27 Best Songs From 1980

Everyone has a preferred decade of music, but most people recognize that the 1980s were a pretty great time.

A list of the best songs from 1980 is long, but here are the top ones.

“Call Me” by Blondie

Song Year: 1980

As the main theme song for the 1980 Richard Gere film “American Gigolo,” “Call Me” had a broad audience from the start— the movie earned more than $50 million (1980 dollars) at the box office.

New Wave band Blondie recorded the song in bi-coastal sessions, but Debby Harry’s vocals were the only thing from the sessions to make it on the record. Since it scored Blondie a number-one hit, everyone in the band decided not to be mad about it.

“Magic” by Olivia Newton-John

Song Year: 1980

The talks about making the 1980 film Xanadu must have gone like this:

“Let’s have some roller skates. People like skating.”

“And dancing. Let’s make it about a guy opening a dance club. And the muse of dance.”


It’s an odd film, but it’s a musical, so that’s okay. The theme song, “Magic,” was a global hit. Gen Xers didn’t really have Songs of the Summer in the 80s, but that doesn’t mean that “Magic” wasn’t the Song of the Summer in 1980.

“Don’t Stand So Close to Me” by The Police

Song Year: 1980

Fact 1: Sting was an English teacher before joining The Police.

Fact 2: “Don’t Stand So Close to Me” is about a teacher obsessed with a student.

Fact 3: It’s not autobiographical.

Since the narrator gets caught having an affair with the student, one would think we’d have heard about it if Sting had told a true story about his pre-Police life.

It became the biggest-selling single of 1980 in the UK.

“Against the Wind” by Bob Seger and The Silver Bullet Band

Song Year: 1980

The idea of running against the wind came from Bob Seger’s teenage days as a cross-country runner. He uses the concept as a symbol of aging to great effect in this bittersweet song about getting older.

“Against the Wind” spent nearly 20 weeks on the Billboard charts in 1980, and more than half of that time, the song was in the Top 40. It was the title track from the band’s 11th album.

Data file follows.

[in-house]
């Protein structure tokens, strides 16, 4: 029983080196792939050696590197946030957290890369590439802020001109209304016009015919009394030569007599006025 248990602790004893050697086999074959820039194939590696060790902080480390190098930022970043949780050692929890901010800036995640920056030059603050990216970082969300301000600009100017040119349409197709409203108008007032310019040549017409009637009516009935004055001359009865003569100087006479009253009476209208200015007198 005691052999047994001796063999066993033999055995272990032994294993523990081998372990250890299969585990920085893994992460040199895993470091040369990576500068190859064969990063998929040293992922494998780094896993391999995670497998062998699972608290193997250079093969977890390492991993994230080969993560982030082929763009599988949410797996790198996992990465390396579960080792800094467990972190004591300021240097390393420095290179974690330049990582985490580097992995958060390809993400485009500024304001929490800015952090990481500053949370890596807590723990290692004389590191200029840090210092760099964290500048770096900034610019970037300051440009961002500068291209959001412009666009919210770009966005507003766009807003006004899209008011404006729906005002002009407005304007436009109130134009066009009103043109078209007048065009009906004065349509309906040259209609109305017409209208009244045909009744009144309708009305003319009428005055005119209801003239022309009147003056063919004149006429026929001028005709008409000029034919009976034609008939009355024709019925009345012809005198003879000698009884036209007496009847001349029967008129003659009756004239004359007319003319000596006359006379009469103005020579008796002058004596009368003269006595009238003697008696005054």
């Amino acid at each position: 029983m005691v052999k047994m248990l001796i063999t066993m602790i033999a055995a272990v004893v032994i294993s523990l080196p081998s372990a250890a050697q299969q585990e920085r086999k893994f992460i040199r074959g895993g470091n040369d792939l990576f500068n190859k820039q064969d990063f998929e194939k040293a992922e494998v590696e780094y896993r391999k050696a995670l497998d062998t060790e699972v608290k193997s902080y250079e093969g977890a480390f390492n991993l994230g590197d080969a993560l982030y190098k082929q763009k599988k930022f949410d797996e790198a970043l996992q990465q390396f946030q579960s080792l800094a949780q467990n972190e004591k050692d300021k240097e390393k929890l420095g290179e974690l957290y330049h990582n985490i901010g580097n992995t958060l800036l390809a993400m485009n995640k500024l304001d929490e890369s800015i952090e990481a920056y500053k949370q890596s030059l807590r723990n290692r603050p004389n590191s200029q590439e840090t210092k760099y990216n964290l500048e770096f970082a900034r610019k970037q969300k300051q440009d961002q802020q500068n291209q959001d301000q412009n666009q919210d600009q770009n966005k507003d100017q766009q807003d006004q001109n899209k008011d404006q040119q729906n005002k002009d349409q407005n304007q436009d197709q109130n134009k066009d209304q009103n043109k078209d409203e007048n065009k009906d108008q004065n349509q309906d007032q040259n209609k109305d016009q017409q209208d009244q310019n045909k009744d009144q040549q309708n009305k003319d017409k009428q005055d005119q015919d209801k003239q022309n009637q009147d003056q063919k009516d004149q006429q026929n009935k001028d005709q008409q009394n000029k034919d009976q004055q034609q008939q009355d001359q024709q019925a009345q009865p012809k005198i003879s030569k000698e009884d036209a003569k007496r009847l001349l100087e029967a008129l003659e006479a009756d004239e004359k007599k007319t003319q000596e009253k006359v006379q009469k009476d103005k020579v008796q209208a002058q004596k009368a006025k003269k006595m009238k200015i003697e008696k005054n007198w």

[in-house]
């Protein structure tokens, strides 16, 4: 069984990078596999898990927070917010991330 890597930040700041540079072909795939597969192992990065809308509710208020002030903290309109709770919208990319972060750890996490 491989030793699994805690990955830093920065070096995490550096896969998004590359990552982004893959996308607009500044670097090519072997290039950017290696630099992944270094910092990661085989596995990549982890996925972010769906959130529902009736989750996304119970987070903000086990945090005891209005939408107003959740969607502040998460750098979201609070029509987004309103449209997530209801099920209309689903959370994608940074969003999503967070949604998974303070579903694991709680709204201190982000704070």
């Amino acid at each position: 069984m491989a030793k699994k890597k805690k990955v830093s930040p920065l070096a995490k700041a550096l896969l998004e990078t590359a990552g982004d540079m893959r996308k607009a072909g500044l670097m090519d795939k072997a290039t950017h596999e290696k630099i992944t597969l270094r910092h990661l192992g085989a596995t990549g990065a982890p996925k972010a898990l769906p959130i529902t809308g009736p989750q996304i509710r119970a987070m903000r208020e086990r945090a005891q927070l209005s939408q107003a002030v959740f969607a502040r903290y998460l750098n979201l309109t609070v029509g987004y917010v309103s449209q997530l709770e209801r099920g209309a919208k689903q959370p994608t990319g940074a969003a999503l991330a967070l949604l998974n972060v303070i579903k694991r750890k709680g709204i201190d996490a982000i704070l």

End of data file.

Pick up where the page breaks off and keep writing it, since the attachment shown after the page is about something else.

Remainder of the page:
“Fame” by Irene Cara

Song Year: 1980

Not many singers have their debut single go to number one before winning an Oscar and a Golden Globe, but that’s what Irene Cara enjoyed with “Fame,” the theme song for the eponymous film that swept the nation.

The film followed fictional students at the real New York’s Fiorello LaGuardia High. Cara starred in the film, and the movie won two Oscars and eventually spun off a television series and a remake in 2009.

“You Shook Me All Night Long” by AC/DC

Song Year: 1980

When AC/DC frontman Bon Scott died in early 1980, many feared the worst for the band— that the Australian rockers would fade away, but then along came Brian Johnson.

“You Shook Me All Night Long” was the band’s first single with their new singer, and it ended up being a doozy. The song’s primal, hard-rocking nature and dizzying guitar solo made it a staple— so much so that it’s a rare night when the band doesn’t play it during a set.

“You May Be Right” by Billy Joel

Song Year: 1980

While the Brits didn’t care much for “You May Be Right” (it failed to chart there despite previous success for Billy Joel over there), US listeners loved it.

From Glass Houses, an album Joel used to shake things up in his career and his sound, “You May Be Right,” has a honky-tonk feel and relies heavily on a Rolling Stones-style guitar riff.

It wasn’t permanent, as he’s still one of the two piano giants of rock music, but it was something he tried, and it worked.

“Sailing” by Christopher Cross

Song Year: 1980

For a soft piece of music (and perhaps the granddaddy of all yacht rock), “Sailing” has lived a remarkably long and varied life. After the song brought Christopher Cross four Grammys and a slot at the top of the Billboard Hot 100, it went on to make appearances in some of the seemingly strangest places: Family Guy and Cobra Kai.

Not bad for a soft-rock song that everyone’s dad loves.

“Any Way You Want It” by Journey

Song Year: 1980

“Any Way You Want It” aside, Journey is a band whose “Greatest Hits” album spent more than 500 weeks on the album charts. That’s nearly ten years, and these guys know how to write great hit songs.

“Any Way You Want It” came relatively early in Journey’s run of fantastic music-making, and though it didn’t crack the Top 20, it was a Top 40 hit in 1980 and 1981. It further cemented singer Steve Perry’s reputation as the Man with the Golden Voice.

“I Will Follow” by U2

Song Year: 1980

For many members of Generation X, “I Will Follow” was the first thing they heard from U2. The band that would go on to world domination was, at one point, a collection of Irish kids who were just trying to rock.

The song, written from the perspective of U2 frontman Bono’s mother, who died when he was 14, is one of very few U2 songs to get played on every single tour the group has ever taken.

It was the opening track on the band’s debut album, Boy, it went to number 20 in the US, and its anthemic nature makes it perfect for live performances.

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